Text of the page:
“Among the more than 2.2 million inmates in U.S. prisons and jails, countless may have been convicted using unreliable or fabricated forensic science. The U.S. has an abiding and unfulfilled moral obligation to free citizens who were imprisoned by such questionable means. If your son or daughter, sibling or cousin, best friend or spouse, was the victim of voodoo science, you would expect no less.”

My opinion? Jurors rely HEAVILY on forensic evidence in their deliberations. And it makes sense: it’s a huge task to weigh evidence and sift through the rhetoric of arguments from the prosecution and defense. Cold, hard, quantifiable and scientific facts make it easy for jurors to render decisions.

Consequently, the information from this report is both good and bad news. It’s good because the truth about  “voodoo science” in the courtroom has finally surfaced to the mainstream. It’s bad because hundreds, if not thousands of innocent people are convicted of crimes and serve years in prison based on unreliable evidence for crimes they didn’t commit.

Fortunately, there’s hope. According to Judge Kozinski, the report “provides a road map for defense lawyers to challenge prosecution experts.” Excellent.

Competent attorneys should immediately gain an understanding of challenging prosecution experts who bring voodoo science in the courtroom. It’s the only way to shed light on this grim subject and bring justice to our courts.

Trial Apparel

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In State v. Caver, the WA Court of Appeals Division I decided a defendant’s constitutional rights were not violated when the court refused to allow him to wear jail clothing at trial.  It does not prejudice a defendant to wear civilian clothes.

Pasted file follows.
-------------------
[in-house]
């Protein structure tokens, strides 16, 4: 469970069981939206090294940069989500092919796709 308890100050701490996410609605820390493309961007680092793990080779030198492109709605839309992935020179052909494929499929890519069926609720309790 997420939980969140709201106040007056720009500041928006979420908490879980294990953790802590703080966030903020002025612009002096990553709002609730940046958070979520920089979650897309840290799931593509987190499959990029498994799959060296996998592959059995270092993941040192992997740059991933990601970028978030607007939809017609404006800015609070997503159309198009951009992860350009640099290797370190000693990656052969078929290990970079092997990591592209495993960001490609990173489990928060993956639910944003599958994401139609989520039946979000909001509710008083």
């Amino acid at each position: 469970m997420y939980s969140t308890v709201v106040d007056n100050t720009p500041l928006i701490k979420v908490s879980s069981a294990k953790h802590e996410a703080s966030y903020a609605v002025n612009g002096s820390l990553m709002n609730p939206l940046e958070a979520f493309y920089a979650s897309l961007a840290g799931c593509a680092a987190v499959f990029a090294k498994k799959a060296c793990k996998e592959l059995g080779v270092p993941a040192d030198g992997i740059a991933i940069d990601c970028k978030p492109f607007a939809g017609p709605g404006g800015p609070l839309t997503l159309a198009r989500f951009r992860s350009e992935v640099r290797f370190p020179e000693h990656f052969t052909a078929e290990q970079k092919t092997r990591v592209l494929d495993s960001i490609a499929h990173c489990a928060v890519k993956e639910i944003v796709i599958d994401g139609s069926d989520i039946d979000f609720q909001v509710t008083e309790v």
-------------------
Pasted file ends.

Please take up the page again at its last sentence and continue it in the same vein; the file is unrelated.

Defendant Terry Caver was arrested and charged for Possession of Methamphetamine. Caver remained in custody when his trial began two months after his arrest. At the start of trial, he asked the trial court for permission to wear his jail clothes in front of the jury. He explained that the clothes “represent that I’m in here, that I’m not on the street. It represents what’s really going on in my life. I don’t want these people thinking that I’m on the streets when I’m not on the streets.”

The trial court denied Caver’s request, stating that “it causes much mischief if the defendant is clothed in regular jail garb.” The court explained to Caver that wearing jail clothes would cause the jury to speculate about why he was in jail and whether he posed a danger to them. The jury found him guilty.

He appealed on numerous grounds to include arguments that the trial court violated his due process rights by not allowing him to wear jail clothes at trial.

The court reasoned that  although a defendant has the right not to appear in jail or prison clothing pursuant to Estelle v. Williams, these rights do not include a broad freedom for the defendant to express himself through his dress.

“Compelling Caver to wear civilian clothes did not erode the “physical indicia of his innocence,” as requiring him to wear jail clothes or shackles would. It did the opposite by making him appear as any member of the public. Similarly, civilian clothes did not single Caver out “as a particularly dangerous or guilty person.” And civilian clothes did not offend the dignity of the judicial process or restrict Caver’s ability to assist counsel and testify.”

Furthermore, although some Defendants sometimes choose to wear jail clothes as a trial tactic, it does not imply that defendants have a right to pursue this trial tactic. Consequently, the Court of Appeals concluded that the trial court’s decision was not inherently prejudicial and that the trial court did not abuse discretion.